Evidence of the FCC’s increasing attention to the multiple ownership issues include the recent Further Notice of Proposed Rulemaking, asking questions about minority ownership and making proposals on how that ownership can be encouraged (proposals we summarized here). The FCC has also asked for comment on several studies that it commissioned to look at the effects of ownership consolidation in the broadcast media (the public notice asking for comments is here, and the studies can be found here). Comments on the Further Notice and the ownership studies are due on October 1, with replies due on October 15. Some have suggested that this time table is unnecessarily accelerated, especially as certain peer review documents on the ownership studies were just recently released.
The FCC on Friday announced the time and location for the fifth of its planned six multiple ownership hearings. The hearing will be held in Chicago on Thursday, September 20. Exact times, location and topics will be announced later. The public notice does indicate that the meeting will begin in the afternoon and continue through…
In the last few months, attention of the broadcast press has been focused on the pressing regulatory issues of the day – matters such as content regulation (indecency, violence and junk food advertising), the digital conversion of radio and TV, and the new digital media landscape and its impact on broadcasters (XM/Sirius, You Tube and Internet video, and Internet radio). Almost forgotten is the multiple ownership proceeding that began in earnest last summer when the FCC issued its Notice of Proposed Rule making (see our summary here), but which has really been pending in front of the Commission since the US Court of Appeals issued its Stay of the FCC’s 2003 Order adopting "new" ownership rules. This week, at least some attention was brought back to the issue following the release by the organization Free Press of a study that purports to document the effects that consolidation has had on minority and female ownership in the broadcast media. Coupled with an electronic press conference featuring the two Democratic FCC Commissioners, the report merited an article in the Los Angeles Times and other mainstream press outlets. It is a study that should be read by broadcasters, as it will likely form part of the debate on this most important issue.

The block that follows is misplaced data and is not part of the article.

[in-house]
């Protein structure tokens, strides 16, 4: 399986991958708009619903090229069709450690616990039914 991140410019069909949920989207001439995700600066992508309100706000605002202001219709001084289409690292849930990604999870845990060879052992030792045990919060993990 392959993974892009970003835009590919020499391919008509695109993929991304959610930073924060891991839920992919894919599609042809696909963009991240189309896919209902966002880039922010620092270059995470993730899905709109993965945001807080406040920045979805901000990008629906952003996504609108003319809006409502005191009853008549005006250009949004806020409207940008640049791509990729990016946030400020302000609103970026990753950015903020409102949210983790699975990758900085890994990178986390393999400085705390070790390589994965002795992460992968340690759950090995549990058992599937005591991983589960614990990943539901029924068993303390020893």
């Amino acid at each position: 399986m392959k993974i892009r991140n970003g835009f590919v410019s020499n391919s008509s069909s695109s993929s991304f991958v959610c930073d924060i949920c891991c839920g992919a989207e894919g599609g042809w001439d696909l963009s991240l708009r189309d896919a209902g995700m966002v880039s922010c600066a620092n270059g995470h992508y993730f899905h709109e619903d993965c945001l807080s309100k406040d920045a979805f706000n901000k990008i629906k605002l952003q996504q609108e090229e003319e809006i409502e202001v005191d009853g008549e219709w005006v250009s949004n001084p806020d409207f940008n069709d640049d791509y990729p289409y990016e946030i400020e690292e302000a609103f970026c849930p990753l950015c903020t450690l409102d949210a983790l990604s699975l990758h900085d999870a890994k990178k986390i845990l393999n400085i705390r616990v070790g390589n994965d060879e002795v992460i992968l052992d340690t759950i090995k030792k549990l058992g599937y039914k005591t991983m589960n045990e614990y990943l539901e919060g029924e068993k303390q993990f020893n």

While studies have been issued on and off throughout the debate over the multiple ownership rules, seemingly proving almost whatever the party providing the study wants to prove, this study should not be ignored. Executive summaries and a full copy of the report can be found here. The report purports to show that consolidation in the media holds down minority and female ownership. And, unlike many other studies that have obvious design flaws and seem to be based on faulty assumptions, this one considers many of the obvious objections. It does not under count minority ownership – in fact it takes the FCC to task for under counting such ownership, and actually reports higher amounts of minority and female ownership than the FCC itself had acknowledged. The report also addresses the usual response to such studies – that it is a question of access to capital that results in the disparities – by doing a comparison of minority and female ownership in broadcasting to that ownership in other industries, and finding broadcasting very close to the bottom in diverse ownership.